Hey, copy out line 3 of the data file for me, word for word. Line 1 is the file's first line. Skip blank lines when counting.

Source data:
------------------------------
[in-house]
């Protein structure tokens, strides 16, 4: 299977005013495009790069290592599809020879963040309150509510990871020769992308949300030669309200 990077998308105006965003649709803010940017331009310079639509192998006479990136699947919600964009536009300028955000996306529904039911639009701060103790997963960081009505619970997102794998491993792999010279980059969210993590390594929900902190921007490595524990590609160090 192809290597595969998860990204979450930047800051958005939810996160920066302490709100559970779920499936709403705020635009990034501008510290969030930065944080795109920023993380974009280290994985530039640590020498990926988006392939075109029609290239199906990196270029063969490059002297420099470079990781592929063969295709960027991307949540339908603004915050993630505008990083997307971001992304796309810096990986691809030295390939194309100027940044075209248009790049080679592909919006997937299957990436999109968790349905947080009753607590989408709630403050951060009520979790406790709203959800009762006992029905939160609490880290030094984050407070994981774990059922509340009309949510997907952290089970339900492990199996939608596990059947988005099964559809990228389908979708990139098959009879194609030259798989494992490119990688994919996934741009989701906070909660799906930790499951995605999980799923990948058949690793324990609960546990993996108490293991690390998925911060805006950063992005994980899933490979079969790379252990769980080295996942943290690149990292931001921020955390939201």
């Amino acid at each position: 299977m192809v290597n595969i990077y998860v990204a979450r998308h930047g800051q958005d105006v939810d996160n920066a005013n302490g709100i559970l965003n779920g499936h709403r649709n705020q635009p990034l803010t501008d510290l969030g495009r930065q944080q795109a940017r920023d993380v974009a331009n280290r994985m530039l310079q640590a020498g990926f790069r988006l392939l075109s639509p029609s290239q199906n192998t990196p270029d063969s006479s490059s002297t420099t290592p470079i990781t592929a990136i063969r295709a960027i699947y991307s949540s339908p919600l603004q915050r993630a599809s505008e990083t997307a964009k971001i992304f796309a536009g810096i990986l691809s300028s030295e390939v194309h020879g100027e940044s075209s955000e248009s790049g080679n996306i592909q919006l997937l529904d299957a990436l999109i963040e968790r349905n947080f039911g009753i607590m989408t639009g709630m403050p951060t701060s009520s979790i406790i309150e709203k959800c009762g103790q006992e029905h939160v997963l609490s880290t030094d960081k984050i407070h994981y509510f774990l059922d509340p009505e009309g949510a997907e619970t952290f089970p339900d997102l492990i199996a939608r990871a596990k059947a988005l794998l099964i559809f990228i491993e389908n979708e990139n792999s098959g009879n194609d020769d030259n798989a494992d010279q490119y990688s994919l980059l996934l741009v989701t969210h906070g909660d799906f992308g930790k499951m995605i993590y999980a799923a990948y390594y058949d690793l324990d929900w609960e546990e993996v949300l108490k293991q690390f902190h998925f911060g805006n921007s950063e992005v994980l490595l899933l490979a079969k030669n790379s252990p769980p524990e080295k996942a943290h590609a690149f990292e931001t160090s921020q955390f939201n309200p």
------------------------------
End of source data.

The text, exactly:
């Amino acid at each position: 299977m192809v290597n595969i990077y998860v990204a979450r998308h930047g800051q958005d105006v939810d996160n920066a005013n302490g709100i559970l965003n779920g499936h709403r649709n705020q635009p990034l803010t501008d510290l969030g495009r930065q944080q795109a940017r920023d993380v974009a331009n280290r994985m530039l310079q640590a020498g990926f790069r988006l392939l075109s639509p029609s290239q199906n192998t990196p270029d063969s006479s490059s002297t420099t290592p470079i990781t592929a990136i063969r295709a960027i699947y991307s949540s339908p919600l603004q915050r993630a599809s505008e990083t997307a964009k971001i992304f796309a536009g810096i990986l691809s300028s030295e390939v194309h020879g100027e940044s075209s955000e248009s790049g080679n996306i592909q919006l997937l529904d299957a990436l999109i963040e968790r349905n947080f039911g009753i607590m989408t639009g709630m403050p951060t701060s009520s979790i406790i309150e709203k959800c009762g103790q006992e029905h939160v997963l609490s880290t030094d960081k984050i407070h994981y509510f774990l059922d509340p009505e009309g949510a997907e619970t952290f089970p339900d997102l492990i199996a939608r990871a596990k059947a988005l794998l099964i559809f990228i491993e389908n979708e990139n792999s098959g009879n194609d020769d030259n798989a494992d010279q490119y990688s994919l980059l996934l741009v989701t969210h906070g909660d799906f992308g930790k499951m995605i993590y999980a799923a990948y390594y058949d690793l324990d929900w609960e546990e993996v949300l108490k293991q690390f902190h998925f911060g805006n921007s950063e992005v994980l490595l899933l490979a079969k030669n790379s252990p769980p524990e080295k996942a943290h590609a690149f990292e931001t160090s921020q955390f939201n309200p």